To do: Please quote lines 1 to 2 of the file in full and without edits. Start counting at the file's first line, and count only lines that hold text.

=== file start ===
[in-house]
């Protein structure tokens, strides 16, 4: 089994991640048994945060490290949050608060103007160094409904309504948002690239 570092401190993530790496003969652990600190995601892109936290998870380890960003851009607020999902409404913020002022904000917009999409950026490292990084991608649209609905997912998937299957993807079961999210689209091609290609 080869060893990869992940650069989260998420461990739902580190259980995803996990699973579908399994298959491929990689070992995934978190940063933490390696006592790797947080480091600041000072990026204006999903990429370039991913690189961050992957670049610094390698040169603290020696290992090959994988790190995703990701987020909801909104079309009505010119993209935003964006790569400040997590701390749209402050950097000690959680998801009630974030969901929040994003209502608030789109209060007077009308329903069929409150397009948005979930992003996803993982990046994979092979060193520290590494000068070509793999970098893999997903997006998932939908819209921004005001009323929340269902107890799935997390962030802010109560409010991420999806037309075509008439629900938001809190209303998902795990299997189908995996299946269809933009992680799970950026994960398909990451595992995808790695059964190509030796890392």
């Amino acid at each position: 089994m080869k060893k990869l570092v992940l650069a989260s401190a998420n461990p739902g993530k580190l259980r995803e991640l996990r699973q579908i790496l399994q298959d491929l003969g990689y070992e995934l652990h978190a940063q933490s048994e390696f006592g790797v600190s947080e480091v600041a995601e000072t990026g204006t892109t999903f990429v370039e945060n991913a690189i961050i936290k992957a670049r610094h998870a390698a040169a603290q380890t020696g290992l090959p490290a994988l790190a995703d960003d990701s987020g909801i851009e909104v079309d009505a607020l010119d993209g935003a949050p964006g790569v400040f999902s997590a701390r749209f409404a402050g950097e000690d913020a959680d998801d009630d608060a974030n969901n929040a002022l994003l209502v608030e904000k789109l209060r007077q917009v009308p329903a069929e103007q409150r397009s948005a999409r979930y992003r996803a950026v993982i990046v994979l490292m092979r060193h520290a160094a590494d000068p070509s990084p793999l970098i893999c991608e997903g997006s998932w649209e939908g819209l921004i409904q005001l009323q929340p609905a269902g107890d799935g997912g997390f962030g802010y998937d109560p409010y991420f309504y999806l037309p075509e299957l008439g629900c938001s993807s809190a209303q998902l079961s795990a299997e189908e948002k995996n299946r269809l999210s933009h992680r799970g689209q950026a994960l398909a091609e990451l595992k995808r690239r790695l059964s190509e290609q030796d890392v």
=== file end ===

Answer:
[in-house]
């Protein structure tokens, strides 16, 4: 089994991640048994945060490290949050608060103007160094409904309504948002690239 570092401190993530790496003969652990600190995601892109936290998870380890960003851009607020999902409404913020002022904000917009999409950026490292990084991608649209609905997912998937299957993807079961999210689209091609290609 080869060893990869992940650069989260998420461990739902580190259980995803996990699973579908399994298959491929990689070992995934978190940063933490390696006592790797947080480091600041000072990026204006999903990429370039991913690189961050992957670049610094390698040169603290020696290992090959994988790190995703990701987020909801909104079309009505010119993209935003964006790569400040997590701390749209402050950097000690959680998801009630974030969901929040994003209502608030789109209060007077009308329903069929409150397009948005979930992003996803993982990046994979092979060193520290590494000068070509793999970098893999997903997006998932939908819209921004005001009323929340269902107890799935997390962030802010109560409010991420999806037309075509008439629900938001809190209303998902795990299997189908995996299946269809933009992680799970950026994960398909990451595992995808790695059964190509030796890392």